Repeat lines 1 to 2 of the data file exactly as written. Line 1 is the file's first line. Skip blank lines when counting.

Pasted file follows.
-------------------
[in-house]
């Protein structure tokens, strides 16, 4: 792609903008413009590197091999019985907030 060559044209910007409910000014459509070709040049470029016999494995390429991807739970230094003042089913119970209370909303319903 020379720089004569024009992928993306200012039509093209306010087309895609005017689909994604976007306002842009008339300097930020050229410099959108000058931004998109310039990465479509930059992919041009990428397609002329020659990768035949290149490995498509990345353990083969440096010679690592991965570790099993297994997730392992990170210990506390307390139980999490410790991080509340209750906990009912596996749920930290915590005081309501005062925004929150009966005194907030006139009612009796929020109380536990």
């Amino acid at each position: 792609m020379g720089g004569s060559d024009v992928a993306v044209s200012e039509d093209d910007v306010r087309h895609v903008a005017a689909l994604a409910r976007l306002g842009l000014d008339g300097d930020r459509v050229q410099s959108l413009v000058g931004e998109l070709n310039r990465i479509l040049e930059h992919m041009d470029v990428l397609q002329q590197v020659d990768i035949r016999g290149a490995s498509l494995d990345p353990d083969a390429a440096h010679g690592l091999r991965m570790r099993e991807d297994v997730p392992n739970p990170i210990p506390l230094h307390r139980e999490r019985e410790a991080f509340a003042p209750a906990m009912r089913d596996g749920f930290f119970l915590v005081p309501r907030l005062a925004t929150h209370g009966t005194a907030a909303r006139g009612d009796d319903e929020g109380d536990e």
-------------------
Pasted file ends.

[in-house]
């Protein structure tokens, strides 16, 4: 792609903008413009590197091999019985907030 060559044209910007409910000014459509070709040049470029016999494995390429991807739970230094003042089913119970209370909303319903 020379720089004569024009992928993306200012039509093209306010087309895609005017689909994604976007306002842009008339300097930020050229410099959108000058931004998109310039990465479509930059992919041009990428397609002329020659990768035949290149490995498509990345353990083969440096010679690592991965570790099993297994997730392992990170210990506390307390139980999490410790991080509340209750906990009912596996749920930290915590005081309501005062925004929150009966005194907030006139009612009796929020109380536990």